Vivianne planned to study Artificial Intelligence. Then a trip to Bali completely changed her plans.
“I was in Bali to study and experience life abroad. I lived there for six months, and I was shocked by the standard of living and environmental problems.
People burn vast amounts of trash in their yards, or they simply dump it in the ocean. Everything from plastic bottles to furniture are treated the same. Tourists avoid many beaches because of pollution, and many people live surrounded by garbage.”
Struck by the challenge small, local communities have coping with major ecological problems, Vivianne made a decision.
Back in the Netherlands Vivianne searched for a study program that would prepare her to solve real-world, global challenges.
"ATLAS University College Twente seemed perfect for me. I was drawn to the project-based approach of ATLAS. Each semester, I work on teams to solve real problems for real people."
During the second semester, ATLAS students helped Hengelo, a local municipality, find and analyse new opportunities for investment in renewable energy.
"The local city is very ambitious in its renewable energy policy. For example, it is rolling out a system that uses residual heat from industry and geothermal to heat houses and buildings."
The municipality and its partners requested a wider view on the development of their energy system, comprising the opportunities of emerging technologies and the inclusion of sustainable, self-relying electricity production.
"It was a great challenge for the team."
During the project, each ATLAS student focused on a form of renewable energy: wind, solar or biomass.
"As I have an interest in chemistry, I investigated biomass."
Vivianne's team interviewed people from local municipality and met with researchers at the University of Twente.
"Engineers helped us to get insight into Emerging Technologies. It's great for the local city, which is now able to not only work with the state of the art, but also to plan for the next generation of technology."
The project provided Hengelo with a roadmap for their energy system to 2040.
In the end Vivianne's team chose to provide the inhabitants of city with energy from a mix of biomass, solar and wind, and recycled waste heat.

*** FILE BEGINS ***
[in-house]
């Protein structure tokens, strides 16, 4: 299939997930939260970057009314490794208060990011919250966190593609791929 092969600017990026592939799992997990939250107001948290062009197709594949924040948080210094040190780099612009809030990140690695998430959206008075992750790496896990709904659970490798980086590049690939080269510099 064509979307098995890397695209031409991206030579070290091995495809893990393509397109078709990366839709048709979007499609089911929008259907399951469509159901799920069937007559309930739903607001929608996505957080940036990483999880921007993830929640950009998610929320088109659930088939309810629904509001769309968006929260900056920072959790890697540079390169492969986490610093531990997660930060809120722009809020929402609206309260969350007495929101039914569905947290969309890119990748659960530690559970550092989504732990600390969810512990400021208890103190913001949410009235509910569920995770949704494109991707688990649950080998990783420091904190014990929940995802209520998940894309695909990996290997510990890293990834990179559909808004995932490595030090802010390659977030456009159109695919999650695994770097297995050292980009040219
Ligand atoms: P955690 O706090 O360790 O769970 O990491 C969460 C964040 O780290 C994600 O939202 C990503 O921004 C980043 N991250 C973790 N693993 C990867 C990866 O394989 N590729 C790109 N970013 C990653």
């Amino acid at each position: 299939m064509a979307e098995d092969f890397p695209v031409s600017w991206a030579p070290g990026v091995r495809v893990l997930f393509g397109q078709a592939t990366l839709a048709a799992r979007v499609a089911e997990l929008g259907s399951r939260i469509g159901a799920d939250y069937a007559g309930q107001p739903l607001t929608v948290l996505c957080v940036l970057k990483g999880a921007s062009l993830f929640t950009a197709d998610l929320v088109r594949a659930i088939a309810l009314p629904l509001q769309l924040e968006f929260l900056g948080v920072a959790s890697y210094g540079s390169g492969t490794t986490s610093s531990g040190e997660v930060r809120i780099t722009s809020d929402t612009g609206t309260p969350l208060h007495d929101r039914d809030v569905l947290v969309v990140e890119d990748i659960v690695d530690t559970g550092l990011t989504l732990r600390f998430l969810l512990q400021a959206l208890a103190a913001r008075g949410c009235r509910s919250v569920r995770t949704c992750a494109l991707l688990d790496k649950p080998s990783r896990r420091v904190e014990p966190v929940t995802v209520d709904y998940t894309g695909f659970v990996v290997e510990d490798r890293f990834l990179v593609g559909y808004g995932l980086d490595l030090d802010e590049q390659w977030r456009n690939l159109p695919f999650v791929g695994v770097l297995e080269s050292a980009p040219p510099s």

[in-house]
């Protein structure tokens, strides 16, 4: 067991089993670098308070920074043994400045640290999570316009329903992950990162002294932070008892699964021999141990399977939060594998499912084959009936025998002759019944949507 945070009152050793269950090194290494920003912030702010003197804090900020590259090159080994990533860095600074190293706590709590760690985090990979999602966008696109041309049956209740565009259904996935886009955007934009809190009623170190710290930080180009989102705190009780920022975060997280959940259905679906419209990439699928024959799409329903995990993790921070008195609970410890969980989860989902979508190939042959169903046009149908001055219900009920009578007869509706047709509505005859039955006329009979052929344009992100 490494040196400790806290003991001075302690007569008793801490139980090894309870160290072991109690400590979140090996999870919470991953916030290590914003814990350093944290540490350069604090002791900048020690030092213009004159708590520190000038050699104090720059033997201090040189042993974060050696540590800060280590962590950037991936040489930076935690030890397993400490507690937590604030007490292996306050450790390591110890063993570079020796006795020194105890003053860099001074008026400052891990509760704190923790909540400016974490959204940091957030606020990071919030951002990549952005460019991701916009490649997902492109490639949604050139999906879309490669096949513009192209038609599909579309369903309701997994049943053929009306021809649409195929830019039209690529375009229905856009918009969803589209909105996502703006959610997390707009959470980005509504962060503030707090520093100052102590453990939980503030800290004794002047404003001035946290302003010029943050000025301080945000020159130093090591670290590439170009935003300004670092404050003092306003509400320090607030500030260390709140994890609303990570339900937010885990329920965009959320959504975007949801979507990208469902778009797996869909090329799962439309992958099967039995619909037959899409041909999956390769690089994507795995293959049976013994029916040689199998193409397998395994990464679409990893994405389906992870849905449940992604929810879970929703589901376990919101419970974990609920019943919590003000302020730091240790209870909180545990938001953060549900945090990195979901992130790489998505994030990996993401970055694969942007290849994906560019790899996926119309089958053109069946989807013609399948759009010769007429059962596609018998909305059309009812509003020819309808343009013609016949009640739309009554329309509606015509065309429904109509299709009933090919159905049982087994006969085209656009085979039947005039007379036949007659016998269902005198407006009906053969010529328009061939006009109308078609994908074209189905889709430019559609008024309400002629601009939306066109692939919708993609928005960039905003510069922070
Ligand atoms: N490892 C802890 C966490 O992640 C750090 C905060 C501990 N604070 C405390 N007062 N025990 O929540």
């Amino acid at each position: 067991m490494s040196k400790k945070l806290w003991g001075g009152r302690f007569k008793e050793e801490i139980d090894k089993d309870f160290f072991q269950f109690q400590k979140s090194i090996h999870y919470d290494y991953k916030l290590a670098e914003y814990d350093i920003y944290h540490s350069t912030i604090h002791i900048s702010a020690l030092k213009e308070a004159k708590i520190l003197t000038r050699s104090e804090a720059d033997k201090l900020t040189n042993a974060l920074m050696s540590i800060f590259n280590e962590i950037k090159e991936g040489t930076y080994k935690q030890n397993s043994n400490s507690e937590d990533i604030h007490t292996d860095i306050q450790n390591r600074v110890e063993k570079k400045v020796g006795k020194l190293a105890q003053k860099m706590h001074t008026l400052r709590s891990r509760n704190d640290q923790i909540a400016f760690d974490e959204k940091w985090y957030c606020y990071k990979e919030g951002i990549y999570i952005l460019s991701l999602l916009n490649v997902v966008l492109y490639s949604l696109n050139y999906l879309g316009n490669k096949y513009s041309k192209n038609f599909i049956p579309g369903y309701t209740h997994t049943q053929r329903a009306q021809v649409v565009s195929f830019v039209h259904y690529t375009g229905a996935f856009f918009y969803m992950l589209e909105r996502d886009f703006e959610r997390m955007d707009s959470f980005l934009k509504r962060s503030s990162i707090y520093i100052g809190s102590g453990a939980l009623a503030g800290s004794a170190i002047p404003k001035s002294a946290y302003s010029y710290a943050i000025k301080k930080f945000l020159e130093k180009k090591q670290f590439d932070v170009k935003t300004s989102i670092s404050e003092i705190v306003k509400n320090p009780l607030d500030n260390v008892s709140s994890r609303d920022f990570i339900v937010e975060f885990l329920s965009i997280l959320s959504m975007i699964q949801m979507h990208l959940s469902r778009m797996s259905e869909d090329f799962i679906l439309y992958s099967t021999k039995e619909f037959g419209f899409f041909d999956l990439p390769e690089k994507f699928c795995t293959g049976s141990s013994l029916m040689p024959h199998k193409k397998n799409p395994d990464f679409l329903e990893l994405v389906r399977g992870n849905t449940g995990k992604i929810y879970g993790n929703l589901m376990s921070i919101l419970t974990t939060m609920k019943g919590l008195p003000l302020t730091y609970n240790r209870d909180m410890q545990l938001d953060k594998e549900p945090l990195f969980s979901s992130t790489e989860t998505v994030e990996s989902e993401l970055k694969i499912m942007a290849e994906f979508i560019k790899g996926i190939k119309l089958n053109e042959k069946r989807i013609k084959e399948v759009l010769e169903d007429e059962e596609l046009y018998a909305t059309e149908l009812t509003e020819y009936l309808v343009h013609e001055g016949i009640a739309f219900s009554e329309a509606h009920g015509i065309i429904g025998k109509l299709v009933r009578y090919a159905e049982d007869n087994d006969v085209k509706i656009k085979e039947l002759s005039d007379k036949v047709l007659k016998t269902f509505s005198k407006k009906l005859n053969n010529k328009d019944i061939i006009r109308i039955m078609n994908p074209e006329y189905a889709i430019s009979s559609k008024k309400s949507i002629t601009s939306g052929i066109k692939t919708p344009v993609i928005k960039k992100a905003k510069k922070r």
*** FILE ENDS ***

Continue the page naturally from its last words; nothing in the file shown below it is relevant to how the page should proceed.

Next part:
"It is very interesting to learn that just one small adjustment in our solution had major implications on other aspects of our solution."
Looking back at the project Vivianne is enthusiastic about project based education.
"It's great to apply the knowledge I am learning. This project gave me the opportunity to focus on finding solutions for a real problem on behalf of a real client.”
During the project it is essential to get enough stimulating guidance from the academic staff. Vivianne was happy about the support her team got during the project.
"We were assigned two tutors, with whom we discussed our progress on a weekly basis. We learned a lot about a successful cooperation in a team, as well as our individual capabilities."
At the end of the project, ATLAS synthesized the findings from all the teams and
presented them to the local municipality.
In their report ATLAS students propose to implement a biomass based energy system for the local municipality, which aims to be 100% sustainable in 2040. A minimum of 50% of the total energy usage is to be produced with biomass and the remainder with other renewables.
"Technology and Liberal Arts & Sciences (ATLAS) is all about solving real-world problems, taking into account both technical and social aspects to create truly sustainable solutions."
The proposed system uses pyrolysis to convert woody biomass into pyrolysis oil, which in turn is used to supply heat and to transport fuels. Fermentation of sugar-rich biomass, anaerobic digestion of waste as well industrial waste heat, play a minor role as well. Electricity is generated by PV- cells and wind turbines. These are connected to a smart grid. To compensate for peak load, the turbines that produce heat also coproduce electricity.
In the report the local municipality is advised to involve the inhabitants in the decision making process, as this has a positive impact on community acceptance. Schools, internet and a dedicated information center play a major role in the proposed communication strategy.